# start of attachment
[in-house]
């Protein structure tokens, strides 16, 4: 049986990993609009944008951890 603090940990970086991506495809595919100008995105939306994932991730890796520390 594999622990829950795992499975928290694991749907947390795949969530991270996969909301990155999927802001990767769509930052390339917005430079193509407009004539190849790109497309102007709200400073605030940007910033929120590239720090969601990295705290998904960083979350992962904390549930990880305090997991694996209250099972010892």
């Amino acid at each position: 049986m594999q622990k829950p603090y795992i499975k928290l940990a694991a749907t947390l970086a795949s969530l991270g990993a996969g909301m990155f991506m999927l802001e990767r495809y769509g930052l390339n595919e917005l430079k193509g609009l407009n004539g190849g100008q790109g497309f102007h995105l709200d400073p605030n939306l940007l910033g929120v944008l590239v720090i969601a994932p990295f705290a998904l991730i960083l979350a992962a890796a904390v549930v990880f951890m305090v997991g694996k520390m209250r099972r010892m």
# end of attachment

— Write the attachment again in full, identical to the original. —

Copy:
[in-house]
């Protein structure tokens, strides 16, 4: 049986990993609009944008951890 603090940990970086991506495809595919100008995105939306994932991730890796520390 594999622990829950795992499975928290694991749907947390795949969530991270996969909301990155999927802001990767769509930052390339917005430079193509407009004539190849790109497309102007709200400073605030940007910033929120590239720090969601990295705290998904960083979350992962904390549930990880305090997991694996209250099972010892």
């Amino acid at each position: 049986m594999q622990k829950p603090y795992i499975k928290l940990a694991a749907t947390l970086a795949s969530l991270g990993a996969g909301m990155f991506m999927l802001e990767r495809y769509g930052l390339n595919e917005l430079k193509g609009l407009n004539g190849g100008q790109g497309f102007h995105l709200d400073p605030n939306l940007l910033g929120v944008l590239v720090i969601a994932p990295f705290a998904l991730i960083l979350a992962a890796a904390v549930v990880f951890m305090v997991g694996k520390m209250r099972r010892m």